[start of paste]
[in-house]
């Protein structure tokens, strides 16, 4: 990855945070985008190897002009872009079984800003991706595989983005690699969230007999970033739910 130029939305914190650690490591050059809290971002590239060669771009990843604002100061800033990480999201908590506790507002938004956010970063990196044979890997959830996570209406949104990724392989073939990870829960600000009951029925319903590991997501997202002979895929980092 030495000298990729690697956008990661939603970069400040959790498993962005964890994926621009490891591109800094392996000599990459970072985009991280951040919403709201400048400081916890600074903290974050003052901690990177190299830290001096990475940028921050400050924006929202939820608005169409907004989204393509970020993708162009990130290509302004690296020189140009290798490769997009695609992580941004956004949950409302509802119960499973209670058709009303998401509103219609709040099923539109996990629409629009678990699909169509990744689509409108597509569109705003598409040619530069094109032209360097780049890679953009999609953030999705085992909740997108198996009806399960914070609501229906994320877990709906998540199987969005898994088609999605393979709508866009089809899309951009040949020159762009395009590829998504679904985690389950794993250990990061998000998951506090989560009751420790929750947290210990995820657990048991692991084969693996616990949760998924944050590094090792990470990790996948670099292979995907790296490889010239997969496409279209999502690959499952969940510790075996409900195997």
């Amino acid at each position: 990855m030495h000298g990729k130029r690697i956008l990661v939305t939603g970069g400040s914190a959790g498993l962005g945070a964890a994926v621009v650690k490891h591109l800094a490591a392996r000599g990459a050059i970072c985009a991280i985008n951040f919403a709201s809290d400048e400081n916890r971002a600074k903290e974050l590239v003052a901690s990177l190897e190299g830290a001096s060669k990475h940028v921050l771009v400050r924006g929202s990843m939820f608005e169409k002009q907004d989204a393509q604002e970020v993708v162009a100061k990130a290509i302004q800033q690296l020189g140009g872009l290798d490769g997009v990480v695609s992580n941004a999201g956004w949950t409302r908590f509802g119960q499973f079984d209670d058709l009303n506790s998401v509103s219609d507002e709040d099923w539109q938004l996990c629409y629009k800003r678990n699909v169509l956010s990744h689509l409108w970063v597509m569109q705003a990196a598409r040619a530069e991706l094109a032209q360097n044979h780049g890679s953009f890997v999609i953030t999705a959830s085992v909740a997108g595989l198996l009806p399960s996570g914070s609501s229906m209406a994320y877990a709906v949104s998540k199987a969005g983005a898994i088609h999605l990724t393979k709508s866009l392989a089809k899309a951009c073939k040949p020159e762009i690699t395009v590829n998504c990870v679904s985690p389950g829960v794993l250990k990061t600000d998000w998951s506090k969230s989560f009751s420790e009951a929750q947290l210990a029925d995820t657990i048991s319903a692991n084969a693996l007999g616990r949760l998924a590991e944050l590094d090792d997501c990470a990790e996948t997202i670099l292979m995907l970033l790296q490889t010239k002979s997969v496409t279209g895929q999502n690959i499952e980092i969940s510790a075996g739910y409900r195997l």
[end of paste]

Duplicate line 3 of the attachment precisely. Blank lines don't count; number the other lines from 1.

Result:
């Amino acid at each position: 990855m030495h000298g990729k130029r690697i956008l990661v939305t939603g970069g400040s914190a959790g498993l962005g945070a964890a994926v621009v650690k490891h591109l800094a490591a392996r000599g990459a050059i970072c985009a991280i985008n951040f919403a709201s809290d400048e400081n916890r971002a600074k903290e974050l590239v003052a901690s990177l190897e190299g830290a001096s060669k990475h940028v921050l771009v400050r924006g929202s990843m939820f608005e169409k002009q907004d989204a393509q604002e970020v993708v162009a100061k990130a290509i302004q800033q690296l020189g140009g872009l290798d490769g997009v990480v695609s992580n941004a999201g956004w949950t409302r908590f509802g119960q499973f079984d209670d058709l009303n506790s998401v509103s219609d507002e709040d099923w539109q938004l996990c629409y629009k800003r678990n699909v169509l956010s990744h689509l409108w970063v597509m569109q705003a990196a598409r040619a530069e991706l094109a032209q360097n044979h780049g890679s953009f890997v999609i953030t999705a959830s085992v909740a997108g595989l198996l009806p399960s996570g914070s609501s229906m209406a994320y877990a709906v949104s998540k199987a969005g983005a898994i088609h999605l990724t393979k709508s866009l392989a089809k899309a951009c073939k040949p020159e762009i690699t395009v590829n998504c990870v679904s985690p389950g829960v794993l250990k990061t600000d998000w998951s506090k969230s989560f009751s420790e009951a929750q947290l210990a029925d995820t657990i048991s319903a692991n084969a693996l007999g616990r949760l998924a590991e944050l590094d090792d997501c990470a990790e996948t997202i670099l292979m995907l970033l790296q490889t010239k002979s997969v496409t279209g895929q999502n690959i499952e980092i969940s510790a075996g739910y409900r195997l």